By implementing BIM into the workflow, contractors can earn higher profitability, productivity and customer satisfaction and reduce RFIs, material waste, and construction rework. The survey conducted by McGraw Hill on the business value of BIM for construction in major global markets reported 75% of surveyed contractors showing positive ROI.
Traditionally contractors and sub-contractors were depended on 2D drawings for various tasks including bidding, tendering, estimating and design coordinating. Because of the limitation of 2D drawings, the tasks were not only time consuming and error-prone but also invites challenges like meeting deadlines, poor coordination, and inefficient document management. BIM overcomes these challenges and facilitates managing complex project workflow, logistics, schedule, and design coordination.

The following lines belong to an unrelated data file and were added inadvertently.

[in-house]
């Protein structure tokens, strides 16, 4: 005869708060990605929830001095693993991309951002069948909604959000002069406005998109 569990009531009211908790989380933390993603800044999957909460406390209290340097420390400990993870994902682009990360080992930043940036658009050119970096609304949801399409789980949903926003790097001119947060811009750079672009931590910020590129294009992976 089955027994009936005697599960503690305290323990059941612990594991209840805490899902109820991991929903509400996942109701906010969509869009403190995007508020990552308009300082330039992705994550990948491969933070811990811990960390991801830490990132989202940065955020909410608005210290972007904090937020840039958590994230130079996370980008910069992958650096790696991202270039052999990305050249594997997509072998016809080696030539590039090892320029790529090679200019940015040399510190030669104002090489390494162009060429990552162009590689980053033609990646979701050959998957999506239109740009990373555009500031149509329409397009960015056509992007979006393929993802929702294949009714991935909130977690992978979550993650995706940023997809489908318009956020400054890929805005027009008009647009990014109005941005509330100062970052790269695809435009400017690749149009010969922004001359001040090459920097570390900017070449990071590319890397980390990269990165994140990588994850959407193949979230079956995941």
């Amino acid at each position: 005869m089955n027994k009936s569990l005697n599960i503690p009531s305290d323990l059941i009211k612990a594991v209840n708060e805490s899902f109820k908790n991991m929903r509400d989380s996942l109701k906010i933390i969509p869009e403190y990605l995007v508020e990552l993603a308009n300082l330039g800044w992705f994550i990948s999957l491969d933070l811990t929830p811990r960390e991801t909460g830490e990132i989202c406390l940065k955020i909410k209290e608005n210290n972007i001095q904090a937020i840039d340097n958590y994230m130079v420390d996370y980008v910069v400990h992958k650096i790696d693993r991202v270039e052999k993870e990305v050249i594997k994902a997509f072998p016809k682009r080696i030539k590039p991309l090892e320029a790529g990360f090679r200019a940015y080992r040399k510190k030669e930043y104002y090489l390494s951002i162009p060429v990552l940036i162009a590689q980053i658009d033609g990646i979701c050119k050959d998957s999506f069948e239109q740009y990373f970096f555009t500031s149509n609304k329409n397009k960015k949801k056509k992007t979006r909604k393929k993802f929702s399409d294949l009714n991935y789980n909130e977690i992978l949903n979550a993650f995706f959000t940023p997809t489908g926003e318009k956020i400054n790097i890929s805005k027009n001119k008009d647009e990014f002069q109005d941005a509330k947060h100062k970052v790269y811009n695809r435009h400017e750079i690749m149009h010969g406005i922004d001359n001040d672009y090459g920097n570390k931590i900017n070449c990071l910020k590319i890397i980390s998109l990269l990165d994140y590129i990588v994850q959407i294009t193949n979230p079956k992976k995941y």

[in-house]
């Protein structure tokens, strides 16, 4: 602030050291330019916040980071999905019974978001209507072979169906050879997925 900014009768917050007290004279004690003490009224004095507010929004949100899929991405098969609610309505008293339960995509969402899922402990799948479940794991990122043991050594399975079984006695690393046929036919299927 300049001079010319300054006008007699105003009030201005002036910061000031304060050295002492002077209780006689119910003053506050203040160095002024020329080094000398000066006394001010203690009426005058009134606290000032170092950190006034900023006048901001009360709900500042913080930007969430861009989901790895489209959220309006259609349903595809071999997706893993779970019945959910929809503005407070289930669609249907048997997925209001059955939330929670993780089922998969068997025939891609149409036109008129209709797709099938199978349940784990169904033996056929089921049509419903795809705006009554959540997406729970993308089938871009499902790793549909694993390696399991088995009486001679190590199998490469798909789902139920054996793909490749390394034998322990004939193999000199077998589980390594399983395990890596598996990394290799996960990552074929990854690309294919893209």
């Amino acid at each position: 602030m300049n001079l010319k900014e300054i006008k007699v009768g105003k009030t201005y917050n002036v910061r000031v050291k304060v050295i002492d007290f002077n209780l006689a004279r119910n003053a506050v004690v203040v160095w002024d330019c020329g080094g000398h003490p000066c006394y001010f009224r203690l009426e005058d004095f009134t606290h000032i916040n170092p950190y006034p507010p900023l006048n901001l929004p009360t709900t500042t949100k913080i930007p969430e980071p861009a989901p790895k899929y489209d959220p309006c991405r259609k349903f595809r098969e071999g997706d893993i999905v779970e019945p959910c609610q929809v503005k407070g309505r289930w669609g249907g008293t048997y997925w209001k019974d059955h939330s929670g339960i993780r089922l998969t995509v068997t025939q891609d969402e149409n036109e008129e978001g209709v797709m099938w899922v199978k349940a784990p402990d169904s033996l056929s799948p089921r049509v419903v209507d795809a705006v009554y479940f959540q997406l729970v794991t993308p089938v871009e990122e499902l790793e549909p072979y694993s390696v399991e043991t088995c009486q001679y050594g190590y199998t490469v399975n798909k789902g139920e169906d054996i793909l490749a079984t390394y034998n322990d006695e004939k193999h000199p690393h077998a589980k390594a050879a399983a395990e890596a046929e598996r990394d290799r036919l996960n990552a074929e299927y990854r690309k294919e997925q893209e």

BIM serves as a common digital platform for modeling, planning, integrated design, and collaboration. It streamlines construction, repair, maintenance and upgrades of facilities throughout the life cycle of the asset. The government's mandate to use BIM further enhances the efficiencies of construction management.